Why do Indigenous communities in Kerala continue to experience inequitable access to healthcare?

Globe image by Gerd Altmann from Pixabay

Event details

Seminar

Date & time

Thursday 05 November 2020
12.30pm–1.30pm

Venue

Online Event

Speaker

Sunil George, Fran Baum, Belinda Townsend

Contacts

School of Regulation and Global Governance (RegNet)

Kerala is a south Indian state that leads the other states of India when it comes to health and development. The ‘Kerala model’ refers to the successful efforts of the state to provide good health at low cost. In all classic public health indicators Kerala leads the rest of India. For example, the infant mortality rate in Kerala is 7 compared to the national average of 32.

Despite its successes in health and development, the South Indian state of Kerala is not immune to the social exclusion and marginalisation of Indigenous communities living in the state. In 2013, the Kerala Department of Health responded to high levels of infant mortality in Attapadi by implementing reparative measures including upgraded health facilities and the appointment of specialist doctors to improve both the quality of care and the services available. They also introduced a complete financial protection scheme which addressed both direct and indirect healthcare costs ensuring free healthcare services and launched a system to ensure free referral care by specialists. In addition to these initiatives, the Scheduled Tribes Development Department, in charge of the welfare of Indigenous communities, rolled out specific programmes to promote healthcare services among the community including a financial package to incentivise hospital-based antenatal care and delivery. Acknowledging the importance of social determinants, the Government of Kerala also established an active review mechanism to ensure intersectoral collaboration and promote convergence among the various departments. Yet despite these measures, the Indigenous communities in Attapadi continue to experience high levels of infant mortality and poor health.

This webinar will explore the reasons why inequity in access to healthcare is still a feature of the health system in Attapadi. The findings will be discussed in the context of social exclusion, and the webinar will present the implications for the dominant approach to achieve Universal Health Coverage.

The webinar will be chaired by Belinda Townsend.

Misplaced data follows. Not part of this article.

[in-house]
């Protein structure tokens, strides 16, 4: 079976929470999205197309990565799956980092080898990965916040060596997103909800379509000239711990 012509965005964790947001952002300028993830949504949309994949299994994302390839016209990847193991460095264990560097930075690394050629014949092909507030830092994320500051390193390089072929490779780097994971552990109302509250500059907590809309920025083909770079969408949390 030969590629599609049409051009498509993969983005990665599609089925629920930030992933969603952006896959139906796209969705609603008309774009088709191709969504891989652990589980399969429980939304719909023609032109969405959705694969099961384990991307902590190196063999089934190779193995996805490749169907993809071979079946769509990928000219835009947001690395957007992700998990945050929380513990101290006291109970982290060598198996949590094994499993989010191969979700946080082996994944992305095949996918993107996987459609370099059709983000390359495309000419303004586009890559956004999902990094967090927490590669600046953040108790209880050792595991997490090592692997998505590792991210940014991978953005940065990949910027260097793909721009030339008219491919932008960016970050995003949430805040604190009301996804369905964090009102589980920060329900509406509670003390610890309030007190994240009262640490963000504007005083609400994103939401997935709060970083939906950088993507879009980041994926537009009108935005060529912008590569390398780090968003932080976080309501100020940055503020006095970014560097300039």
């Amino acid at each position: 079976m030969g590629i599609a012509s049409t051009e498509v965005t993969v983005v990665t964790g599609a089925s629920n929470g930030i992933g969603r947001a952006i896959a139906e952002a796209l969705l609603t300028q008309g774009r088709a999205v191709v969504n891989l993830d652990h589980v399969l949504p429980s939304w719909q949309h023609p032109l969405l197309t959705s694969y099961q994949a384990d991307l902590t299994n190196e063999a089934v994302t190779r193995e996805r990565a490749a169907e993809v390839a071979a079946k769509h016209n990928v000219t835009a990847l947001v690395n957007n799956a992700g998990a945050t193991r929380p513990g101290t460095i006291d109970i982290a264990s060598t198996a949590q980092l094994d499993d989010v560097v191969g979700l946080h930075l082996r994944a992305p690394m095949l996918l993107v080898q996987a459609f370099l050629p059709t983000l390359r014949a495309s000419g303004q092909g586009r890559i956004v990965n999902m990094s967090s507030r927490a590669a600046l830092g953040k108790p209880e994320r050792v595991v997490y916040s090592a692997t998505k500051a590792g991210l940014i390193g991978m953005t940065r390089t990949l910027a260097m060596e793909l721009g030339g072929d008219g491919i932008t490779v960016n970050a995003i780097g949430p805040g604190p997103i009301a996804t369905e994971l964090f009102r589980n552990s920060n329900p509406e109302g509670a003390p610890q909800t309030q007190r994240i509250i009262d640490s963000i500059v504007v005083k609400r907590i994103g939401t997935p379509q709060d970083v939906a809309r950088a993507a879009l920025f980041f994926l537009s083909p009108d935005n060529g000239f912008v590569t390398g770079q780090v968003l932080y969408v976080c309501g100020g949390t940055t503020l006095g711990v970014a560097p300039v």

About the speakers

Sunil George is a public health researcher from India with several years of experience working among excluded communities in India and Africa. His PhD thesis focussed on why, even in a progressive Indian state such as Kerala with a well-developed public health system, excluded communities such as the Indigenous communities and elderly widows living alone face inequitable access to healthcare.

Fran Baum is a Matthew Flinders Distinguished Professor of Public Health and Director of the Southgate Institute of Health, Society and Equity at Flinders University. She was named in the Queen’s Birthday 2016 Honours List as an Officer of the Order of Australia (AO) for distinguished service to higher education as an academic and public health researcher, as an advocate for improved access to community health care, and to professional organisations. Professor Baum is a Fellow of the Academy of the Social Sciences in Australia, and one of Australia’s leading researchers on the social and economic determinants of health. Professor Baum’s numerous publications relate to social determinants of health, including Aboriginal people’s health, health inequities, primary health care, health promotion, Healthy Cities, and social capital. Her text book The New Public Health (4th ed 2016 OUP) is widely used as a core public health text.

Belinda Townsend is a Research Fellow in the School of Regulation and Global Governance (RegNet) and is Deputy Director of the Menzies Centre for Health Governance at RegNet, at ANU. Belinda’s work is focused on the political economy of health and health governance. Her recent work examines agenda-setting in areas outside the “health policy” domain, such as in trade and investment, employment, and social and welfare policy.

Image: Globe image by Gerd Altmann from Pixabay

Updated:  10 August 2017/Responsible Officer:  Director, RegNet/Page Contact:  Director, RegNet